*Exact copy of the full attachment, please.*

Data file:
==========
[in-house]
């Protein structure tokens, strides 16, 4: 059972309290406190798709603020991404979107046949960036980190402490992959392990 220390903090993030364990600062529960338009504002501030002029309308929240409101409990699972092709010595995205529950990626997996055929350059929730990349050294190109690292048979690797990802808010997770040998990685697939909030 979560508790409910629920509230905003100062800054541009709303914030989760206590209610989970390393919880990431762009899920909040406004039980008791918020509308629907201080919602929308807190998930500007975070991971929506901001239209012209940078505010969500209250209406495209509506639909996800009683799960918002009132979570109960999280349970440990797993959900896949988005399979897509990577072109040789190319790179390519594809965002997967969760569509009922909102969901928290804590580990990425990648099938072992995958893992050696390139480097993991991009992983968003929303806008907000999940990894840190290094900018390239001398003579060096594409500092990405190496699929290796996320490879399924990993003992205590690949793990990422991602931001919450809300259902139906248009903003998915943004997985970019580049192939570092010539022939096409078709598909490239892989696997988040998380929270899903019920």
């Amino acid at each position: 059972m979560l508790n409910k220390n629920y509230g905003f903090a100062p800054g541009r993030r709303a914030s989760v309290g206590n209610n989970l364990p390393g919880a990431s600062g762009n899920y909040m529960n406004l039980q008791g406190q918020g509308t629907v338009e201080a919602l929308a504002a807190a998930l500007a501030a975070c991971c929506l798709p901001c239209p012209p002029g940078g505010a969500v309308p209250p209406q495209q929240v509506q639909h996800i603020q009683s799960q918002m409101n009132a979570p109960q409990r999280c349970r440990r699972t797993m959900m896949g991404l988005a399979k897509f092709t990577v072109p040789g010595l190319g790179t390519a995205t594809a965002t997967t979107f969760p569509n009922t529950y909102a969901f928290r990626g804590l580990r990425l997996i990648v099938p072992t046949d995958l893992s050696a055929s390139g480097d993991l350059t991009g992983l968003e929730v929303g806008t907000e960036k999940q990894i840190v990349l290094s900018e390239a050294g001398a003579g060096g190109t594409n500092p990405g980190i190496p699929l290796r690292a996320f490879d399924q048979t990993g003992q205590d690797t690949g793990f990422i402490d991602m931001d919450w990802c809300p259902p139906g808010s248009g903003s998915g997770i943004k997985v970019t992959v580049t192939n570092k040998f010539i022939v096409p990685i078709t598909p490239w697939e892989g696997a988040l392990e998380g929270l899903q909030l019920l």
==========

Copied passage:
[in-house]
């Protein structure tokens, strides 16, 4: 059972309290406190798709603020991404979107046949960036980190402490992959392990 220390903090993030364990600062529960338009504002501030002029309308929240409101409990699972092709010595995205529950990626997996055929350059929730990349050294190109690292048979690797990802808010997770040998990685697939909030 979560508790409910629920509230905003100062800054541009709303914030989760206590209610989970390393919880990431762009899920909040406004039980008791918020509308629907201080919602929308807190998930500007975070991971929506901001239209012209940078505010969500209250209406495209509506639909996800009683799960918002009132979570109960999280349970440990797993959900896949988005399979897509990577072109040789190319790179390519594809965002997967969760569509009922909102969901928290804590580990990425990648099938072992995958893992050696390139480097993991991009992983968003929303806008907000999940990894840190290094900018390239001398003579060096594409500092990405190496699929290796996320490879399924990993003992205590690949793990990422991602931001919450809300259902139906248009903003998915943004997985970019580049192939570092010539022939096409078709598909490239892989696997988040998380929270899903019920």
């Amino acid at each position: 059972m979560l508790n409910k220390n629920y509230g905003f903090a100062p800054g541009r993030r709303a914030s989760v309290g206590n209610n989970l364990p390393g919880a990431s600062g762009n899920y909040m529960n406004l039980q008791g406190q918020g509308t629907v338009e201080a919602l929308a504002a807190a998930l500007a501030a975070c991971c929506l798709p901001c239209p012209p002029g940078g505010a969500v309308p209250p209406q495209q929240v509506q639909h996800i603020q009683s799960q918002m409101n009132a979570p109960q409990r999280c349970r440990r699972t797993m959900m896949g991404l988005a399979k897509f092709t990577v072109p040789g010595l190319g790179t390519a995205t594809a965002t997967t979107f969760p569509n009922t529950y909102a969901f928290r990626g804590l580990r990425l997996i990648v099938p072992t046949d995958l893992s050696a055929s390139g480097d993991l350059t991009g992983l968003e929730v929303g806008t907000e960036k999940q990894i840190v990349l290094s900018e390239a050294g001398a003579g060096g190109t594409n500092p990405g980190i190496p699929l290796r690292a996320f490879d399924q048979t990993g003992q205590d690797t690949g793990f990422i402490d991602m931001d919450w990802c809300p259902p139906g808010s248009g903003s998915g997770i943004k997985v970019t992959v580049t192939n570092k040998f010539i022939v096409p990685i078709t598909p490239w697939e892989g696997a988040l392990e998380g929270l899903q909030l019920l």